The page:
I ran across this again just recently: Letters of Note: Maybe it’s just catharsis. But I think it’s more.
Gene Roddenberry defends the original Star Trek pilot.
In other words, am wide open to criticism and suggestions but not from those who think answers lie in things like giving somewhat aboard a dog, or adding a cute eleven-year-old boy to the crew.
No cute eleven-year-old boy? I wonder what changed his mind for TNG?
Which reminded me, I guess I should confess that I once tried to kill Wesley Crusher. Technically I have already confessed but did not deliver an allocution, so perhaps it’s time to do so.
First of all, let me say that this was nothing personal against Wil Wheaton. This was business. There were a lot of us who couldn’t stand the character of Wesley, especially at first. So when the opportunity arose, I tried to have him whacked. Here’s how that went down.
My friend Naren had done an internship with the show and was subsequently offered an opportunity to write a free-lance script as the next step of a vetting process to see if he was potential staff material (they apparently had a policy of not hiring interns directly). Naren had the beginnings of the framework of the story that would become The First Duty when he and I and the remainder of out trio, Gil, were all back home for Christmas vacation. Gil and I were still in grad school, studying physics. So one night after going out to see a movie we ended up at my parents’ house and Naren explained where he was in the script and let us pitch some ideas. As soon as he mentioned that it was to have Wesley in it (Wil Weaton had left the full-time cast to go to college, so Wesley went to Starfleet Academy) we both said, “Kill him! Oh, please, kill him.” Well, that wasn’t going to fly — a writer, especially a free-lance writer wanting to get a job, isn’t going to get anywhere killing off a recurring cast member, so we had to settle for Wesley being injured; as it ended up he had burns and a broken arm from his accident. So, yay us. Someone from Starfleet does die, which is why there is an inquest as part of the story.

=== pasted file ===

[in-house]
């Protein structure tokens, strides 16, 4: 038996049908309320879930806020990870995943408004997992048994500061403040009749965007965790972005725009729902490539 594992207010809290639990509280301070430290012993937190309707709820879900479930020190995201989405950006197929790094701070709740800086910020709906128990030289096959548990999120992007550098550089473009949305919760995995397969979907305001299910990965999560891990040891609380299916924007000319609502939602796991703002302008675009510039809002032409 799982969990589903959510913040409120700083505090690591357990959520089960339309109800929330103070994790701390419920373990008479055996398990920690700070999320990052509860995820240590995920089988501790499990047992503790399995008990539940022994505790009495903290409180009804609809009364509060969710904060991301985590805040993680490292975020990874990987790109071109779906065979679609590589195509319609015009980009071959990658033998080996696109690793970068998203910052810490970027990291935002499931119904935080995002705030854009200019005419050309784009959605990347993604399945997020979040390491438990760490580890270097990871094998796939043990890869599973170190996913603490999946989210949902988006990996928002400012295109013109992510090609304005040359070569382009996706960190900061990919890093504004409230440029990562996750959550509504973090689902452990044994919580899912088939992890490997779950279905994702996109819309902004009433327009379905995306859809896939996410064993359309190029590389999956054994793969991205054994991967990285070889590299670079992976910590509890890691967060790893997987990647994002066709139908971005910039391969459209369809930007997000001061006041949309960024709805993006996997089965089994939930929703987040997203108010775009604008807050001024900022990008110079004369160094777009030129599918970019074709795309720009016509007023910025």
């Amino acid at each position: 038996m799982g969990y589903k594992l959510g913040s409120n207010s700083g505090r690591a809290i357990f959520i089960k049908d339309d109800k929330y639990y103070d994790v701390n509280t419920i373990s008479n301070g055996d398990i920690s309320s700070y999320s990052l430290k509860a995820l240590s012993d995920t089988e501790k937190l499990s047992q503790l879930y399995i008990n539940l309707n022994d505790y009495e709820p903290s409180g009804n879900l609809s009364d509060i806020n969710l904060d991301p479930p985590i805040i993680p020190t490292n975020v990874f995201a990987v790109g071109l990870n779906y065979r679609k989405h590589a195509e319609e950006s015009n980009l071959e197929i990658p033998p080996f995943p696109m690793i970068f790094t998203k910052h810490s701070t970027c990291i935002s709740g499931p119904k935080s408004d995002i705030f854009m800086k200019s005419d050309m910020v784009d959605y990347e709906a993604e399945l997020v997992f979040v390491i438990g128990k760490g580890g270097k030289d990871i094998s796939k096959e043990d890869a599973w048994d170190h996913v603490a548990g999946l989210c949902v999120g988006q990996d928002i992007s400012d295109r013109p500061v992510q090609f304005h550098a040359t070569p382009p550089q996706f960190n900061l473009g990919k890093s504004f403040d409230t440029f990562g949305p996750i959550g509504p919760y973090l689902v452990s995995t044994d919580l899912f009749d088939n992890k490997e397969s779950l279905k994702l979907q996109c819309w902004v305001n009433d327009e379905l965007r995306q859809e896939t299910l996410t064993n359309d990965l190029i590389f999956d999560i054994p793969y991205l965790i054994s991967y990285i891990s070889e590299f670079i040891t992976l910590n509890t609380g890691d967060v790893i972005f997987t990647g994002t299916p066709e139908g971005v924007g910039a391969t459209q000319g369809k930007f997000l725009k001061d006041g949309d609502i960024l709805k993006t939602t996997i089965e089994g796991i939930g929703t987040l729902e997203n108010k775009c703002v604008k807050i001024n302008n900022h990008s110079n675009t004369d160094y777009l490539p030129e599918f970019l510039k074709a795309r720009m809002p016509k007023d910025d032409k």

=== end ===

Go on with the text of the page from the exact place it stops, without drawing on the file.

Since our coup failed, the rest of the discussion that night revolved around some holes that had yet to be filled, which included the exact reason that Wesley was in trouble. I suggested that he be in a flight accident, as some sort of Blue-Angels-like (or Thunderbirds, I guess, but I was in the Navy so it’s the Blue Angels) flight team, doing close-order tricks, and the maneuver was something they shouldn’t have been doing. Teenagers (or early twentysomethings) feeling immortal and taking risks — that’s not going to require suspension of disbelief. I dubbed the maneuver the Andorian Clusterfuck, which was the first thing that popped into my head, even though I knew that name would never make it into as real script (it ended up as the Kolvoord Starburst). Gil was studying plasma physics at the time and suggested that the maneuver involve igniting a plasma to take the place of the smoke trails that the planes use. That suggestion proved to be important to the plot, since it gave a vital clue that tells Picard what naughty business the flight team was up to.
Since Gil and I were both complaining about our statistical mechanics classes, Naren’s shout-out to us was to mention how the deceased cadet (Josh) had helped Wesley with his stat-mech. Working our names into a story never happened (“Tom” and “Gil” being too mundane for the future).
So that was my involvement in that script. Overall pretty minor — nothing like wrestling with the problem of a homosexual nymphomaniac drug-addict involved in the ritual murder of a well known Scottish footballer or anything, but an important detail in a story that ended up being a pretty decent episode (it made at least one top-ten list). One little slice of ghostwriting fame.